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Wednesday, October 6, 2010


VATICAN CITY, 6 OCT 2010 (VIS) - In his general audience, held this morning in St. Peter's Square, the Pope dedicated his catechesis to St. Gertrude, "one of the most famous mystics and the only woman in Germany to receive the title of 'Great'", which was given to her "for her great cultural and evangelical importance. With her life and thought she made a uniquely incisive contribution to Christian spirituality", he said.

  Born in the year 1256, at the age of five "she entered the convent, as often happened at that time, for education and study. There she spent her whole life".

  Gertrude "was an outstanding student. ... She went on to dedicate herself totally to God in monastic life and for twenty years nothing exceptional happened: her principal activities were study and prayer". Then, at the age of twenty-five, "she had a vision of a young man who took her by the hand and guided her to loosen the knot of thorns oppressing her soul. In that hand, Gertrude recognised ... the One Who saved us with His blood on the cross: Jesus.

  "From that moment her life of intimate communion with the Lord became more intense", the Holy Father added. She abandoned "the profane humanistic sciences for theological studies, and in her monastic observance she moved from a life she herself defined as 'negligent' to one of intense mystical prayer, showing exceptional missionary ardour".

  Gertrude, Pope Benedict explained, "understood that she had been distant from God, ... that she had dedicated herself too avidly to liberal studies, to human knowledge, disregarding the spiritual sciences and depriving herself of the taste of true wisdom. Now she was being led to the mountain of contemplation where she abandoned the old self to clothe herself in the new".

  This German saint "dedicated herself to writing, to revealing the truth of faith with clarity, simplicity, grace and conviction, serving the Church with love and faithfulness, and becoming much appreciated by theologians and men of piety". Among her writings - of which few remain "because of the events that led to the destruction of the convent of Helfta" - are the "'Herald of Divine Love' or 'The Revelations', as well as the 'Spiritual Exercises', a rare jewel of mystic spiritual literature", said the Holy Father.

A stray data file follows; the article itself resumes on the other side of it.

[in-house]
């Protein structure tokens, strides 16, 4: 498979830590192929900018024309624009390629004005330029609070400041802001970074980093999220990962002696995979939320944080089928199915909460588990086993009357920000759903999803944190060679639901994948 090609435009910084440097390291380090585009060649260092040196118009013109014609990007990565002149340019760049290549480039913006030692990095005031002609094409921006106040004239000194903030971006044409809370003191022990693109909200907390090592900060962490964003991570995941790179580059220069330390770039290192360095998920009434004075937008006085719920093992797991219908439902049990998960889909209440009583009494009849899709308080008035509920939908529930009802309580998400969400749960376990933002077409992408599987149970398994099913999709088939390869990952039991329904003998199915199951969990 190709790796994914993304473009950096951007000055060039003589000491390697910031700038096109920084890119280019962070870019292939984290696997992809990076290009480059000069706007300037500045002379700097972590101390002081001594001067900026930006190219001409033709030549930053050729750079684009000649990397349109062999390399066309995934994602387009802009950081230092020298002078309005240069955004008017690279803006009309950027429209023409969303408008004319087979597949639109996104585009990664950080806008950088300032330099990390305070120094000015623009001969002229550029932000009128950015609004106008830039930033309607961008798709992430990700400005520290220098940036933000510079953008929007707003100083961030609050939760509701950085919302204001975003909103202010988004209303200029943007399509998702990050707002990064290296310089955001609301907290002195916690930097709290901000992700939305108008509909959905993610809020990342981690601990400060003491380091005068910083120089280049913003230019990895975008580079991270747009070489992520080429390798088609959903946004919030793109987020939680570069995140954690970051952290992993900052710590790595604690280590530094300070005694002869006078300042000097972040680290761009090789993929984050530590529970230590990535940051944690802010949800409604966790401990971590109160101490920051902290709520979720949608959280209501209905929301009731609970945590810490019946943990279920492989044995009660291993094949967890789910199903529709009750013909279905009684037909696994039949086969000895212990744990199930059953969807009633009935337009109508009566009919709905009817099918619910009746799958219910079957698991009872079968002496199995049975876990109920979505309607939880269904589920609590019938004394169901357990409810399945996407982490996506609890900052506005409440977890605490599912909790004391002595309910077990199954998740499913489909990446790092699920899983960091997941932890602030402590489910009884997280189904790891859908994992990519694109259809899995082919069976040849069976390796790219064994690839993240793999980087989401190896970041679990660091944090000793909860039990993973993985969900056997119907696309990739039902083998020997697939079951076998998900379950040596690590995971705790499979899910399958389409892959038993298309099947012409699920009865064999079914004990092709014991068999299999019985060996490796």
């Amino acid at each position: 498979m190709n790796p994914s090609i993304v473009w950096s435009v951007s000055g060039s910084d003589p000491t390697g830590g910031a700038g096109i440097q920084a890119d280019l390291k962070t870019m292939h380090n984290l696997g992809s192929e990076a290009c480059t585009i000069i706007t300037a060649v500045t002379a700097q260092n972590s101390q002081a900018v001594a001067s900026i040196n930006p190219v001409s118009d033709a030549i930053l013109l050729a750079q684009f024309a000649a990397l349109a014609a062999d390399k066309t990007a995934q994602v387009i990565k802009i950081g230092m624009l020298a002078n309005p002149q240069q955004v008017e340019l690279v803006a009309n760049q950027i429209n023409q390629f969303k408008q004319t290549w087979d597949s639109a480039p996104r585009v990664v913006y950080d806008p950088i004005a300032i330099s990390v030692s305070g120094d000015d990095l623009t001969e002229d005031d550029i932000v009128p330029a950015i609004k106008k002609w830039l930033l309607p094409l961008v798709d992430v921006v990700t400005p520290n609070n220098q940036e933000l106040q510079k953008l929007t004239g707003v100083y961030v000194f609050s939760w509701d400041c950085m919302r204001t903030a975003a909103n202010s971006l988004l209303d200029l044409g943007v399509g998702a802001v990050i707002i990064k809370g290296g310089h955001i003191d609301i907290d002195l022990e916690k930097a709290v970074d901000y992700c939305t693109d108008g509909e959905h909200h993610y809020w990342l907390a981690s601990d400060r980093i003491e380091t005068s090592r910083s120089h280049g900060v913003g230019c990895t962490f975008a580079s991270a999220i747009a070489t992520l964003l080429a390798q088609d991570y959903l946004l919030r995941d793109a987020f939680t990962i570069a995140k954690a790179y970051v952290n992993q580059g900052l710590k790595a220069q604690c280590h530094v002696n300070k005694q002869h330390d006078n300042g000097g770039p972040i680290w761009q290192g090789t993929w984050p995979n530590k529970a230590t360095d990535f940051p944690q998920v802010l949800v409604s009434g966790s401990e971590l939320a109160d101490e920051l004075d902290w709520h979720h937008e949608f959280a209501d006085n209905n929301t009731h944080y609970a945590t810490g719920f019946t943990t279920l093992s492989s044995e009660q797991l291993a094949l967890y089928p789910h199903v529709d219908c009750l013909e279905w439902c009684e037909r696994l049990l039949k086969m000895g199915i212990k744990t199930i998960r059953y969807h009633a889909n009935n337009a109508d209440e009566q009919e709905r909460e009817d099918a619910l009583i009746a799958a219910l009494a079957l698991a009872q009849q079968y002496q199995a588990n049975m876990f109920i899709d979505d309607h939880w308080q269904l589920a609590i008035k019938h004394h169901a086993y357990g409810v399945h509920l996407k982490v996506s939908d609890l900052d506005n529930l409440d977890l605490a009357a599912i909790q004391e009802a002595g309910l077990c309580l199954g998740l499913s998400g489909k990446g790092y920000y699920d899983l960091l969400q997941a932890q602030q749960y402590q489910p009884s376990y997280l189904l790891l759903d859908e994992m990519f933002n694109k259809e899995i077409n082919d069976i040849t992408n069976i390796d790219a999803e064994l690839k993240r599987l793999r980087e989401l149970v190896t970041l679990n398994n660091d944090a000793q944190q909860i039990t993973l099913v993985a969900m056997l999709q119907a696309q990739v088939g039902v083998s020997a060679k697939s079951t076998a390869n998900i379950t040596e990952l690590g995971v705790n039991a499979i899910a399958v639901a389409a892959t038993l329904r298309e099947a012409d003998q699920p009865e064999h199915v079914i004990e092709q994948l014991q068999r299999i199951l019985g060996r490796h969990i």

"Gertrude added other prayers and penance to those imposed by the monastic rule, with such devotion and faithful abandonment to God that she aroused in those who met here the conviction of being in the presence of the Lord. And in fact God Himself brought her to understand that He had called her to be an instrument of His grace. Yet Gertrude felt unworthy of this immense divine treasure, and confessed that she had not protected and cherished it". She died in 1301 or 1302.

  In closing, Benedict XVI highlighted how the example of St. Gertrude "shows us that the focal point of a happy and authentic life is friendship with Jesus the Lord. This is learned through love for Sacred Scripture and the liturgy, through profound faith and through love for Mary, so as to gain increasing knowledge of God and, therefore, to know true happiness which is the goal of our existence".

  Having concluded his catechesis, the Holy Father reminded the various pilgrim groups present that October is the month dedicated to the Holy Rosary, and that tomorrow marks the feast day of the Blessed Virgin of the Rosary.

  "The Rosary", he said turning to address Polish pilgrims, "is a special prayer of the Church and a spiritual weapon for each one of you. May meditation on the lives of Jesus and Mary be a light for all of us on our evangelical journey of spiritual renewal and conversion of heart".
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